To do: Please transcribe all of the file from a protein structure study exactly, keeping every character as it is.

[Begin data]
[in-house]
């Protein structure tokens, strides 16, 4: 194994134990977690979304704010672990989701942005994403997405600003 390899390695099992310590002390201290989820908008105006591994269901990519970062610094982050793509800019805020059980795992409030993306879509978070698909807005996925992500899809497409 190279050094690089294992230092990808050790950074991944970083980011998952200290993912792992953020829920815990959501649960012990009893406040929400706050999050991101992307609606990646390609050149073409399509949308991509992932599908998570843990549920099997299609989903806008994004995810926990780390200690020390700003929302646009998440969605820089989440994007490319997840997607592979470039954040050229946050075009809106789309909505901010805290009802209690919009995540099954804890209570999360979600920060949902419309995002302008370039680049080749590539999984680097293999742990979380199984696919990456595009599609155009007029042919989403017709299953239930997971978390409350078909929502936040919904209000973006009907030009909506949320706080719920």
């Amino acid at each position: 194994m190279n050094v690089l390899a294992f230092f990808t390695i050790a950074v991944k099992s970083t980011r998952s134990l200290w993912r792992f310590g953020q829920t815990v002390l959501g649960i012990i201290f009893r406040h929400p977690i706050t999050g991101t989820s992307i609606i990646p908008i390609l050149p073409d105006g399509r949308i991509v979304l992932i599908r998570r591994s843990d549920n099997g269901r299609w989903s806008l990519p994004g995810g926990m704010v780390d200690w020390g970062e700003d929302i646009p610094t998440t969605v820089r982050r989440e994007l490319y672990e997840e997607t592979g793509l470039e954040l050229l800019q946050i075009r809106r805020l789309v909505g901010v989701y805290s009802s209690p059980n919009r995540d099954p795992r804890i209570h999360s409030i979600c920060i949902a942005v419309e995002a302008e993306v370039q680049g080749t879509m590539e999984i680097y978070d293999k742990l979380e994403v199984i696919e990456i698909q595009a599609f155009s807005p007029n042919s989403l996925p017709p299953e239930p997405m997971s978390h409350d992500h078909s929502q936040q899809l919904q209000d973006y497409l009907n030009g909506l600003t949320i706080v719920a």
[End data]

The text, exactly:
[in-house]
């Protein structure tokens, strides 16, 4: 194994134990977690979304704010672990989701942005994403997405600003 390899390695099992310590002390201290989820908008105006591994269901990519970062610094982050793509800019805020059980795992409030993306879509978070698909807005996925992500899809497409 190279050094690089294992230092990808050790950074991944970083980011998952200290993912792992953020829920815990959501649960012990009893406040929400706050999050991101992307609606990646390609050149073409399509949308991509992932599908998570843990549920099997299609989903806008994004995810926990780390200690020390700003929302646009998440969605820089989440994007490319997840997607592979470039954040050229946050075009809106789309909505901010805290009802209690919009995540099954804890209570999360979600920060949902419309995002302008370039680049080749590539999984680097293999742990979380199984696919990456595009599609155009007029042919989403017709299953239930997971978390409350078909929502936040919904209000973006009907030009909506949320706080719920």
């Amino acid at each position: 194994m190279n050094v690089l390899a294992f230092f990808t390695i050790a950074v991944k099992s970083t980011r998952s134990l200290w993912r792992f310590g953020q829920t815990v002390l959501g649960i012990i201290f009893r406040h929400p977690i706050t999050g991101t989820s992307i609606i990646p908008i390609l050149p073409d105006g399509r949308i991509v979304l992932i599908r998570r591994s843990d549920n099997g269901r299609w989903s806008l990519p994004g995810g926990m704010v780390d200690w020390g970062e700003d929302i646009p610094t998440t969605v820089r982050r989440e994007l490319y672990e997840e997607t592979g793509l470039e954040l050229l800019q946050i075009r809106r805020l789309v909505g901010v989701y805290s009802s209690p059980n919009r995540d099954p795992r804890i209570h999360s409030i979600c920060i949902a942005v419309e995002a302008e993306v370039q680049g080749t879509m590539e999984i680097y978070d293999k742990l979380e994403v199984i696919e990456i698909q595009a599609f155009s807005p007029n042919s989403l996925p017709p299953e239930p997405m997971s978390h409350d992500h078909s929502q936040q899809l919904q209000d973006y497409l009907n030009g909506l600003t949320i706080v719920a």